FORGET the title. Arguments about institutional spaces relate to internecine disputes among economic geographers, covered in the first two chapters. Then, with chapters such as "TEC the money and run", the author tells "The Tale of the TECs" in the best of a very short list of books to trace the decline and fall of traditional training in the UK.
The succession of make-work training schemes it records culminate in the latest New Deal. This, Jones declares, "has fraud written all through it like a stick of rock . . . It is not about job creation through up-skilling but about 'employability', matching benefit claimants to the existing jobs as quickly as possible".
This is a history also of the rise and rise of what Tony Blair used to call "The Quango State". For, in 1988, the mother of all quangos, the Manpower Services Commission, was dissolved into the employer-led training and enterprise councils. Since then, Jones reveals how the amount spent by employers on training has nearly halved. This makes sense because Jones sees the establishment of the TECs on a North American model as more to do with detracting from democratic local government and introducing US-style "workfare" than with vocational education.
Writing this on the day the Welfare Reform Bill is published, it is hard to disagree with him.
The book highlights the part TECs played in this process of "creeping workfare" and quangoisation, with a wealth of statistics as well as detailed case studies of five contrasted TECs. Most supportive of its case, however, are brilliantly-chosen quotes from anonymous civil servants, ex-ministers and others. Their often cynical, sometimes despairing, comments illustrate his thesis that, as a former official from the Confederation of British Industry admits: "Tory training policy was based on bringing in the employers and throwing out the unions and any opposition to a flexible labour market."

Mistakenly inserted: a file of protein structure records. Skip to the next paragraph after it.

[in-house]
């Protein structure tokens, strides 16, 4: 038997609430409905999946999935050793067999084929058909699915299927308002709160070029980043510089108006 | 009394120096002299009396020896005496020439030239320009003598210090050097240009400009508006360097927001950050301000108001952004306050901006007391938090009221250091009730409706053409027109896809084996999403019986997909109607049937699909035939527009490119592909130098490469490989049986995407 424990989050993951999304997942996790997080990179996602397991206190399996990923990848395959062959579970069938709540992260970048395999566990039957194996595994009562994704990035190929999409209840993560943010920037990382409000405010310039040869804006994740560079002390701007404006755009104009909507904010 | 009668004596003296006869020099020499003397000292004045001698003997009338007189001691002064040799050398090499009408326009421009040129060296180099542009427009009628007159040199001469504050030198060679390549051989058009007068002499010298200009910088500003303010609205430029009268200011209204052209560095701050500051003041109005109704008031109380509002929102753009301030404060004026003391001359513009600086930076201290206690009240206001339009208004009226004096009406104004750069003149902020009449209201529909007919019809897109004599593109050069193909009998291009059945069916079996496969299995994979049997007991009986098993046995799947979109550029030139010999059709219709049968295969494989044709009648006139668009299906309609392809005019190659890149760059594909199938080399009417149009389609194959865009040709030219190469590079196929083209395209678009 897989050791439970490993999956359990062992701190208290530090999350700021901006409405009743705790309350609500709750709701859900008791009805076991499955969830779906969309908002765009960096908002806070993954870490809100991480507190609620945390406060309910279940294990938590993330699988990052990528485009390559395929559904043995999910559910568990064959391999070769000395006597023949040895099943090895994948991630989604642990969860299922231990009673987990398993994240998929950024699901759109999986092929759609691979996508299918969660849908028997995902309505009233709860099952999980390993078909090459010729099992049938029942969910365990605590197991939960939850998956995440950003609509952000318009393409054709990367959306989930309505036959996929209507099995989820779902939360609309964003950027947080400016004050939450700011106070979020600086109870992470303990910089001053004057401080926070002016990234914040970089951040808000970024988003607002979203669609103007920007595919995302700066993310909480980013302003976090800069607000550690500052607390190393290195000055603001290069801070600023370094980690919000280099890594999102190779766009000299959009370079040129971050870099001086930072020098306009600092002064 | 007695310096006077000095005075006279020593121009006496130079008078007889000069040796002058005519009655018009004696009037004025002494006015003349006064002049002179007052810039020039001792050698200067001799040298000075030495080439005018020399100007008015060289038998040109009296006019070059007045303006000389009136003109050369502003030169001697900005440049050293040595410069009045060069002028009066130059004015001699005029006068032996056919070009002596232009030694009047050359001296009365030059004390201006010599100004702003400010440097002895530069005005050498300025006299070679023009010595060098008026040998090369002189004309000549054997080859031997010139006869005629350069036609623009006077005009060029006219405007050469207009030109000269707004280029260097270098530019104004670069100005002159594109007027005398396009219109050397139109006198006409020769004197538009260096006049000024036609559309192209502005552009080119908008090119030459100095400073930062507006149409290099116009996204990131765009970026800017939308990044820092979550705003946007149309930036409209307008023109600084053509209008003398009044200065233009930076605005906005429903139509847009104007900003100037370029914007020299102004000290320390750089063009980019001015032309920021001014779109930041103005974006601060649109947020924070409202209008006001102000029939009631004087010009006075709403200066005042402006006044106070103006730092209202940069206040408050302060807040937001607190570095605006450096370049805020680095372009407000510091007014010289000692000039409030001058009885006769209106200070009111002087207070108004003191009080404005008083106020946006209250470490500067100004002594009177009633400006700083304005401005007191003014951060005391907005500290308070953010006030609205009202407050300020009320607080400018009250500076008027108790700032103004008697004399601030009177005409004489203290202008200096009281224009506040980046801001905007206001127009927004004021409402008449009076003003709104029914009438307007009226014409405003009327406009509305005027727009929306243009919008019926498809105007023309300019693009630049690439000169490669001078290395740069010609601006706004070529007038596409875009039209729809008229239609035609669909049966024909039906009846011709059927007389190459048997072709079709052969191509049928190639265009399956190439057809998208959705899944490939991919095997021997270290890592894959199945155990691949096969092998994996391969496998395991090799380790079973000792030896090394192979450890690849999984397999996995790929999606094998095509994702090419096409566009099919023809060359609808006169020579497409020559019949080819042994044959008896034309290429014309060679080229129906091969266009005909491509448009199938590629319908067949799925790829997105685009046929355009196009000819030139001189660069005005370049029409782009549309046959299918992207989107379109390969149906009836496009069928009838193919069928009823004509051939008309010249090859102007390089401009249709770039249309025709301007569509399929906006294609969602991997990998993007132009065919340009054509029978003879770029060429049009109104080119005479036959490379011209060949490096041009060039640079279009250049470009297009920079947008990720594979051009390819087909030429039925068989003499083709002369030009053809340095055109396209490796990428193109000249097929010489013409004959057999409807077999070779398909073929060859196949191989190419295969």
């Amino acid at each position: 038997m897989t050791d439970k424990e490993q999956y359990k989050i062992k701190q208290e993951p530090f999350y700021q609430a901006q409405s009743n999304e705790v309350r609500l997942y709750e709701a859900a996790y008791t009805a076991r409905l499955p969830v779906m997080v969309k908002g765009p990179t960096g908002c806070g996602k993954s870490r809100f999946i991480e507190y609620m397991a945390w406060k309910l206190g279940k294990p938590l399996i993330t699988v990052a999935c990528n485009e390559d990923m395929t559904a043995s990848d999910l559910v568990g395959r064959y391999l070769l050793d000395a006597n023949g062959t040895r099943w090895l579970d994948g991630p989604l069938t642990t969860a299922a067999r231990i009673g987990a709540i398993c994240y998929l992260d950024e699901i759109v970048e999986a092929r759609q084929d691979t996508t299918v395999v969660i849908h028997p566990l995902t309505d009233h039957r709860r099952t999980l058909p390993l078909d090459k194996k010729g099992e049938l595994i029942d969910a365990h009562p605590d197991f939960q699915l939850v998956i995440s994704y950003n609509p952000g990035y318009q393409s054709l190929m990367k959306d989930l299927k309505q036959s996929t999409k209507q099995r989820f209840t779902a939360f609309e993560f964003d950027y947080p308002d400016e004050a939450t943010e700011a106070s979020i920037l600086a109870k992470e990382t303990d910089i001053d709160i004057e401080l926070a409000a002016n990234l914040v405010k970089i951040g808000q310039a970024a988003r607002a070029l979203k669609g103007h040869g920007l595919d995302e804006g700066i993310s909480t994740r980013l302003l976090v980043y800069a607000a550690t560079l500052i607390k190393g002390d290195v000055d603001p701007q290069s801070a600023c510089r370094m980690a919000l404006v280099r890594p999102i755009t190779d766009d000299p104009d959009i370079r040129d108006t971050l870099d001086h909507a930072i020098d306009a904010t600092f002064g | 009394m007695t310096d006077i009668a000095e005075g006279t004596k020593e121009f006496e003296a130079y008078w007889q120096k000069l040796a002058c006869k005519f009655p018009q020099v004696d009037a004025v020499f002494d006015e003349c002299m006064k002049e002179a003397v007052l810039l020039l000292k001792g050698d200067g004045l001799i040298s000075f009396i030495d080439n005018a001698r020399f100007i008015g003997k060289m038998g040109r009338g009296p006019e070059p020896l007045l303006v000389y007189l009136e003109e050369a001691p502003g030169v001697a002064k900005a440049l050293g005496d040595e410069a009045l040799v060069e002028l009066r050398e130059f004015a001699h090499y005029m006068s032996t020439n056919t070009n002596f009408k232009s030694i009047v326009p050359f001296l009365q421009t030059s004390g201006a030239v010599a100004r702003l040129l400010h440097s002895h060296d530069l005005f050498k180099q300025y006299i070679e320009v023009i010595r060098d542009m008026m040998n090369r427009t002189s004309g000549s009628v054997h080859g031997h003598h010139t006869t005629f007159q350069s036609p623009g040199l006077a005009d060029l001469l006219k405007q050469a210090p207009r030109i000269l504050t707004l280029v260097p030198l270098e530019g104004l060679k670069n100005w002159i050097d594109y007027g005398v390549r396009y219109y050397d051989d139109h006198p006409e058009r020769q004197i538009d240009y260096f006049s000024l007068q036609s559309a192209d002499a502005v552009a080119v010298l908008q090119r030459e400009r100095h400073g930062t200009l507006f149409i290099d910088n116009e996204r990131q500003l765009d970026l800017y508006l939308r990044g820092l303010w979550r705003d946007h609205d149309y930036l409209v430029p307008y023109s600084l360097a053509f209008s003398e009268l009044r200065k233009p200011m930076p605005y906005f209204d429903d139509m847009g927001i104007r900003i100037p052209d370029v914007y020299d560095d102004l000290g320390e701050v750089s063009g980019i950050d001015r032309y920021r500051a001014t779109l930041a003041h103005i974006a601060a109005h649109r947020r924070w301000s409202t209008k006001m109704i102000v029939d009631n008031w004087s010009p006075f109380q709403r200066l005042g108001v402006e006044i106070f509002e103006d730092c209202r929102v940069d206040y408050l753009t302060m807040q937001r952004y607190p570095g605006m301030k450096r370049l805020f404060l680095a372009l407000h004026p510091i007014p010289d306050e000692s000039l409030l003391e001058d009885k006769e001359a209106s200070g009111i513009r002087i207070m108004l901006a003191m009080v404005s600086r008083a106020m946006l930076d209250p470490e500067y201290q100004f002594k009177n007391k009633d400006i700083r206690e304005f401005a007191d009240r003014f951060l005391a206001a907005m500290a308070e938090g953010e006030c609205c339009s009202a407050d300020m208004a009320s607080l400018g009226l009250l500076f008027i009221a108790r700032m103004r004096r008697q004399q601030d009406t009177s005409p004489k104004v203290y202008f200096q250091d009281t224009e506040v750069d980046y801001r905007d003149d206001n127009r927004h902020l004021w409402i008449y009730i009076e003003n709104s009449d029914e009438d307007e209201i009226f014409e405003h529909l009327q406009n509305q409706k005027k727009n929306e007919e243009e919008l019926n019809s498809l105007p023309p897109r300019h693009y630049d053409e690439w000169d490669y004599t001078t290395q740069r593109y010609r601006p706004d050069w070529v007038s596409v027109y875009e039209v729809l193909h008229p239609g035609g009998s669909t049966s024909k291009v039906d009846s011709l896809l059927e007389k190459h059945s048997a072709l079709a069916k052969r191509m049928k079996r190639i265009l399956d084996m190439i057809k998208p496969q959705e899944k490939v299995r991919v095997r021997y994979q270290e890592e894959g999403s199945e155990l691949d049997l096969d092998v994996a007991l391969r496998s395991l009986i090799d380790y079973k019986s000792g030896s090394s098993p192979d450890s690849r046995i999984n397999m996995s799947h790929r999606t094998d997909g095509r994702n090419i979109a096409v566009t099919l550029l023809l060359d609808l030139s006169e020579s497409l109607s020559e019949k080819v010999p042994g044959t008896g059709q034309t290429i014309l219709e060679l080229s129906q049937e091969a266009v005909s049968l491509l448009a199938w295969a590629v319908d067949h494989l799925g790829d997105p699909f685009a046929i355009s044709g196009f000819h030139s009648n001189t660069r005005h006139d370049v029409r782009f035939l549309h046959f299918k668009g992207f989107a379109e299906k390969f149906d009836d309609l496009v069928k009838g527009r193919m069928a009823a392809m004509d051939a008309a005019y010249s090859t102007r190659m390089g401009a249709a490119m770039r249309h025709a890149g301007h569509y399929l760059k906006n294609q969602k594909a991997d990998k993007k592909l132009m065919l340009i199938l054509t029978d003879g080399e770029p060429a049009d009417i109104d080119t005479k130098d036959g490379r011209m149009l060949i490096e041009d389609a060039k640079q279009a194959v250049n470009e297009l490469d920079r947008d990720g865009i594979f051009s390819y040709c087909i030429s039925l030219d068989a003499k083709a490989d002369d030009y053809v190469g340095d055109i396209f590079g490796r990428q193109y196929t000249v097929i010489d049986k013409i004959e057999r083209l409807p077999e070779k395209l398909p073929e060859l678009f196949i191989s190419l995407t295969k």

This policy is now being consolidated by New Labour, although the future of the TECs themselves is uncertain. Most likely they will end up under the umbrella of the new regional development agencies. The RDA prototype is to be found in the Scottish and Welsh development agencies with "their business-led boards accountable first to ministers and only second to the regions they serve". RDAs will therefore, Jones predicts, "merely replicate the TEC formula at a different spatial scale". This will lead to "warfare" and "gazumping" between regions to gain employment benefits - provided central government devolves any real power to them in the first place.
Jones advocates a return to a training levy on employers plus democratically-controlled economic investment to which education and training can then contribute. This unfashionable formula is offered as part of a prescription to reverse the final dismemberment of the welfare state by the party that introduced it.